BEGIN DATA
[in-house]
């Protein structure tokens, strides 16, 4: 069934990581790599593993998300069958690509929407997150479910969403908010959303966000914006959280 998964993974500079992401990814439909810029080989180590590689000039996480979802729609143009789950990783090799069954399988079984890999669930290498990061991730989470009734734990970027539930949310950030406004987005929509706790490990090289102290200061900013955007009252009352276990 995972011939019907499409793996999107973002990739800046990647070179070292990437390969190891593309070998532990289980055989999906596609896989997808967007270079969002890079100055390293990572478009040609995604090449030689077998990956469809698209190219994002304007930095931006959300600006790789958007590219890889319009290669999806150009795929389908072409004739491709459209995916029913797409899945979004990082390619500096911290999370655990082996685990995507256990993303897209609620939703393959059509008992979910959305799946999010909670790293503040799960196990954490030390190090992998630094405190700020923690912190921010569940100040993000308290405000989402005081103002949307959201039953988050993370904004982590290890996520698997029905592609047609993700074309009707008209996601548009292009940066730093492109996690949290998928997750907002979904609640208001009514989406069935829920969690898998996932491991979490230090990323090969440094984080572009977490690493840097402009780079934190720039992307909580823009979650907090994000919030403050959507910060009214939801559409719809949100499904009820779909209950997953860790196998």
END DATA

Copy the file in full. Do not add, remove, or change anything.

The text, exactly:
[in-house]
């Protein structure tokens, strides 16, 4: 069934990581790599593993998300069958690509929407997150479910969403908010959303966000914006959280 998964993974500079992401990814439909810029080989180590590689000039996480979802729609143009789950990783090799069954399988079984890999669930290498990061991730989470009734734990970027539930949310950030406004987005929509706790490990090289102290200061900013955007009252009352276990 995972011939019907499409793996999107973002990739800046990647070179070292990437390969190891593309070998532990289980055989999906596609896989997808967007270079969002890079100055390293990572478009040609995604090449030689077998990956469809698209190219994002304007930095931006959300600006790789958007590219890889319009290669999806150009795929389908072409004739491709459209995916029913797409899945979004990082390619500096911290999370655990082996685990995507256990993303897209609620939703393959059509008992979910959305799946999010909670790293503040799960196990954490030390190090992998630094405190700020923690912190921010569940100040993000308290405000989402005081103002949307959201039953988050993370904004982590290890996520698997029905592609047609993700074309009707008209996601548009292009940066730093492109996690949290998928997750907002979904609640208001009514989406069935829920969690898998996932491991979490230090990323090969440094984080572009977490690493840097402009780079934190720039992307909580823009979650907090994000919030403050959507910060009214939801559409719809949100499904009820779909209950997953860790196998």